All of Us Strangers (2023) Review

All of Us Strangers (2023) Review

All of Us Strangers (2023)
Director: Andrew Haigh
Screenwriter: Andrew Haigh
Starring: Andrew Scott, Paul Mescal, Claire Foy, Jamie Bell

The newest queer movie to have turned the internet upside down has finally been released in the UK, leaving those who see it in floods of tears at screenings around the country. The question is: do tears equate to quality?

All of Us Strangers follows Andrew Scott’s Adam as he attempts to write a screenplay about his parents (Claire Foy, Jamie Bell), drawing him to his childhood home where his parents appear to be living just as they were on the day they died 30 years ago. All the while, Adam begins a relationship with his mysterious neighbour Harry (Paul Mescal, Aftersun).

Andrew Haigh opens by showing us Andrew Scott’s protagonist as he goes about his life; laying on the couch all day, attempting to write a screenplay about his parents, and eating last night’s leftovers. He is completely debilitated by the past and his inability to move on from it. Living in his new block, Adam is surrounded by the vast emptiness of his apartment building, which no one else has moved into. Other than Paul Mescal’s Harry, that is. The pair meet at Adam’s door after spotting each other during a fire drill. Harry has a whiskey bottle in hand and is reeking of desperation. Mescal sways brilliantly between confident and vulnerable, with a genuine charm to him that he plays subtly enough to allow us to see through his plan to get into the apartment. Just as we are somewhat charmed by him, it is clear that Scott’s character is too, hiding smiles here and there whilst being a little intimidated. In a final attempt at gaining company, Harry quotes lyrics to “The Power of Love” he heard through Adam’s walls, claiming “There’s vampires at my door.” 

The opening lines to Frankie Goes To Hollywood’s “The Power of Love” reverberate throughout the film. “I’ll protect you from the hooded claw. Keep the vampires from your door.” The song is essentially the anthem of this story, with the opening lyrics used to evoke love in all of its forms, for better and for worse. Though the song is referenced in this introductory scene to signify the lack of love within Harry’s life and the loneliness that awaits him at home, the lyrics and what they can signify constantly evolve as the film goes on. This illustrates the excellence behind Haigh’s writing and directing. Although this film’s visual language can get a little overbearing at points, his use of the Frankie Goes to Hollywood song provides little doubt so far as his talent goes. Using the song early on in the film creates a motif that permeates, constantly changing all the while providing an emotional weight to much of the tale. It’s a stroke of brilliance on Haigh’s part.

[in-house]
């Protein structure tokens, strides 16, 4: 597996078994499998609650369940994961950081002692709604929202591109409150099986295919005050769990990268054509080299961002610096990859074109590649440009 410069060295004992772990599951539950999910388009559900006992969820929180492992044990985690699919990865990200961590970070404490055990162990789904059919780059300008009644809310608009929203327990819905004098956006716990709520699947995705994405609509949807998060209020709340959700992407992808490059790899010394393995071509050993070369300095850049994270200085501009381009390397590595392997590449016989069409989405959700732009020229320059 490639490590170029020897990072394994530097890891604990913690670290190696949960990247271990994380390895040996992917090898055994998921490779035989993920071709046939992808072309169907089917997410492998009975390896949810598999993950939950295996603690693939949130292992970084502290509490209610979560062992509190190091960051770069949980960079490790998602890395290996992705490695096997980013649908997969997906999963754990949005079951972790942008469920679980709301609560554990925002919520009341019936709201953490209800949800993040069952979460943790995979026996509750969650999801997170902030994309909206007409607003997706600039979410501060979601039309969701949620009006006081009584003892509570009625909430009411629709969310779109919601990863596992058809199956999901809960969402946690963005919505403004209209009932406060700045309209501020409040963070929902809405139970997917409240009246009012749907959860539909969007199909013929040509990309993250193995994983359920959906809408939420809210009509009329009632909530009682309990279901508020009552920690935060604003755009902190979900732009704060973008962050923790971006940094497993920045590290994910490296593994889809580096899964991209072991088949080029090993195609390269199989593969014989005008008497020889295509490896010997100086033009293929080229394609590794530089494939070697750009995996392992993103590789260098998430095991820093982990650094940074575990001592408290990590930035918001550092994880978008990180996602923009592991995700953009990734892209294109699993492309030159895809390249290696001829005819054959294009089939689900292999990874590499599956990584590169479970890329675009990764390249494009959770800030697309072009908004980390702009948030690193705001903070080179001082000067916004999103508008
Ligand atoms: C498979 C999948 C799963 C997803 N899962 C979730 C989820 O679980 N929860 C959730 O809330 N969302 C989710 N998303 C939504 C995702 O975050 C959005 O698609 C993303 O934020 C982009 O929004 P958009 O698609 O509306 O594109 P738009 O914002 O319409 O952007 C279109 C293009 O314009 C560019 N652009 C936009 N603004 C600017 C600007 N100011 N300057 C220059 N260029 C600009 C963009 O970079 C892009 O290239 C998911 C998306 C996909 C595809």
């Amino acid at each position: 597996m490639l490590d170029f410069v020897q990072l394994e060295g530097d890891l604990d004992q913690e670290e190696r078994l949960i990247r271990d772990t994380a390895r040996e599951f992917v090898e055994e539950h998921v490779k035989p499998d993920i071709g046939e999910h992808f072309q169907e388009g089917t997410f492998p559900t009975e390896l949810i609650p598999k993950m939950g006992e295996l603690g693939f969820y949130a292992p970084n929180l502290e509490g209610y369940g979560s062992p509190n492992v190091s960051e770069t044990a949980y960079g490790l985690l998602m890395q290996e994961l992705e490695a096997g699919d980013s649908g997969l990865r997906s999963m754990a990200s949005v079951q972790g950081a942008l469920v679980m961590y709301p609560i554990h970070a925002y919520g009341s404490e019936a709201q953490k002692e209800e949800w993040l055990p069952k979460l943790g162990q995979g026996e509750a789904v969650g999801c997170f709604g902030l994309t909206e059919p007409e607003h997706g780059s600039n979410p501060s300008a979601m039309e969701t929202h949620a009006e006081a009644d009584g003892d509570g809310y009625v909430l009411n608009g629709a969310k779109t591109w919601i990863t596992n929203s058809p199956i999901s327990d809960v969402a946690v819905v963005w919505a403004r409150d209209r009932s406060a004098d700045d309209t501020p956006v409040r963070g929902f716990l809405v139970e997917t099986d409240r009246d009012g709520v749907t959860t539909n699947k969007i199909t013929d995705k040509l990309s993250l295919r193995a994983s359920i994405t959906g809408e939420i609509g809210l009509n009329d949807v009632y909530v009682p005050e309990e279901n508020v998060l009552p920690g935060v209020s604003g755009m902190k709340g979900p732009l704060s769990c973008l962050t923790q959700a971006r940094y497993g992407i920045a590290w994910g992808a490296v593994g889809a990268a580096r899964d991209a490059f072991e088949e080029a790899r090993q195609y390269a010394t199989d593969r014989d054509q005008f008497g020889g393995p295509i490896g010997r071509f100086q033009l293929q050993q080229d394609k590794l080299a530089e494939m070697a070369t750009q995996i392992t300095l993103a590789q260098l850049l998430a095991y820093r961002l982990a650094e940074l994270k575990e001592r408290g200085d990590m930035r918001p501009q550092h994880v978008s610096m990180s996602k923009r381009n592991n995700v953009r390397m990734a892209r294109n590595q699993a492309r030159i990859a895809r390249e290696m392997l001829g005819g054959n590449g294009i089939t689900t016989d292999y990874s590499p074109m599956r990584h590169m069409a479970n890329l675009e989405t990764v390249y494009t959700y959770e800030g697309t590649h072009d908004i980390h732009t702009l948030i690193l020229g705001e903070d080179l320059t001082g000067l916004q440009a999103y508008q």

Equally, the writer-director takes some fairly difficult material – with its boundary-defying, time-hopping story of love – and makes it easily digestible through its close study of its four characters: Adam, Harry, and Adam’s parents. The close attention paid to the smallest, intimate details of the characters’ relationships not only draws us in on an emotional level, but it also allows us to focus on these characters rather than getting bogged down in any plot detail. 

As for those who bring Haigh’s screenplay to life, the performances are simply superb. Particularly, the chemistry between Andrew Scott and his characters’ parents is beautiful, with all three capturing the complicated relationship that can exist between a child and those who raised them; that type of unconditional love that can remain almost unspoken within a family, and all of the repressed emotion and trauma that comes with it. Paul Mescal, even more impressively, continues to prove why he is the greatest actor working today. Never overstepping the spotlight of his co-stars, Mescal takes his handful of moments and brings the house down with the faintest of looks or the most heartbreaking of line deliveries, providing exactly what is needed of his character and then some. 

Although each of these individual elements are excellent in their own right, it is when they work in tandem with one another that All of Us Strangers truly exceeds expectations; the music, direction, writing, and acting all elevate each other to heights that many other movies could only dream of. In the process, All of Us Strangers crafts a beautiful story of love, grief, loneliness, and the past, which ensures there isn’t a dry eye in the house come the credits.

With his latest release, Andrew Haigh brings us a devastating new love story that overwhelms with emotion from start to finish and will stick with you for days. Although the acting and directing are excellent, it is the story that many will find themselves fixating on. Bring tissues.

Score: 22/24

Rating: 4 out of 5.

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